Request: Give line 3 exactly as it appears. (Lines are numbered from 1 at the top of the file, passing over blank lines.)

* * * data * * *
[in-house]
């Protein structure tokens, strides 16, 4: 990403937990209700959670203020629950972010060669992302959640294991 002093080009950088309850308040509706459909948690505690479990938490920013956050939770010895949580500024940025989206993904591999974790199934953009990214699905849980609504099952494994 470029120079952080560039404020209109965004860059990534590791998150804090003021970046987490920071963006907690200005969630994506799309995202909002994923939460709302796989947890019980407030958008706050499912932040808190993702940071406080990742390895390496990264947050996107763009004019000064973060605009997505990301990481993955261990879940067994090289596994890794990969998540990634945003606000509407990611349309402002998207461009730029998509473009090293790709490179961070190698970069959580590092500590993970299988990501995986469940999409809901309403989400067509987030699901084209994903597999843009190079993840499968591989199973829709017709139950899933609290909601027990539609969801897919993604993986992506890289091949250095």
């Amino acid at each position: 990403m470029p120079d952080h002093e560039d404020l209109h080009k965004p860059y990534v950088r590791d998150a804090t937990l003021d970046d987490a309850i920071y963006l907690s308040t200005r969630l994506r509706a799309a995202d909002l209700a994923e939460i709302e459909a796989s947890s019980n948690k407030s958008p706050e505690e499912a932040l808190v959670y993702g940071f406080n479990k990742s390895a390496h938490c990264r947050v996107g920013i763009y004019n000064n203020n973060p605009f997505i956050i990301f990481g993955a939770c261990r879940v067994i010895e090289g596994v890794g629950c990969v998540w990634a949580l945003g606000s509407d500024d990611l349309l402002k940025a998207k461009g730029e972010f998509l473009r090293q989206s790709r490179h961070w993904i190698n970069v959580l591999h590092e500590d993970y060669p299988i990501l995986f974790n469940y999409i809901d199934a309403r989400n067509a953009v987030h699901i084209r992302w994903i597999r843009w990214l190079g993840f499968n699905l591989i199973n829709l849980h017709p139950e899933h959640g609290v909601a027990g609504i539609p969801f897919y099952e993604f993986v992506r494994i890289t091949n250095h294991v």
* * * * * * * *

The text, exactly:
């Amino acid at each position: 990403m470029p120079d952080h002093e560039d404020l209109h080009k965004p860059y990534v950088r590791d998150a804090t937990l003021d970046d987490a309850i920071y963006l907690s308040t200005r969630l994506r509706a799309a995202d909002l209700a994923e939460i709302e459909a796989s947890s019980n948690k407030s958008p706050e505690e499912a932040l808190v959670y993702g940071f406080n479990k990742s390895a390496h938490c990264r947050v996107g920013i763009y004019n000064n203020n973060p605009f997505i956050i990301f990481g993955a939770c261990r879940v067994i010895e090289g596994v890794g629950c990969v998540w990634a949580l945003g606000s509407d500024d990611l349309l402002k940025a998207k461009g730029e972010f998509l473009r090293q989206s790709r490179h961070w993904i190698n970069v959580l591999h590092e500590d993970y060669p299988i990501l995986f974790n469940y999409i809901d199934a309403r989400n067509a953009v987030h699901i084209r992302w994903i597999r843009w990214l190079g993840f499968n699905l591989i199973n829709l849980h017709p139950e899933h959640g609290v909601a027990g609504i539609p969801f897919y099952e993604f993986v992506r494994i890289t091949n250095h294991v």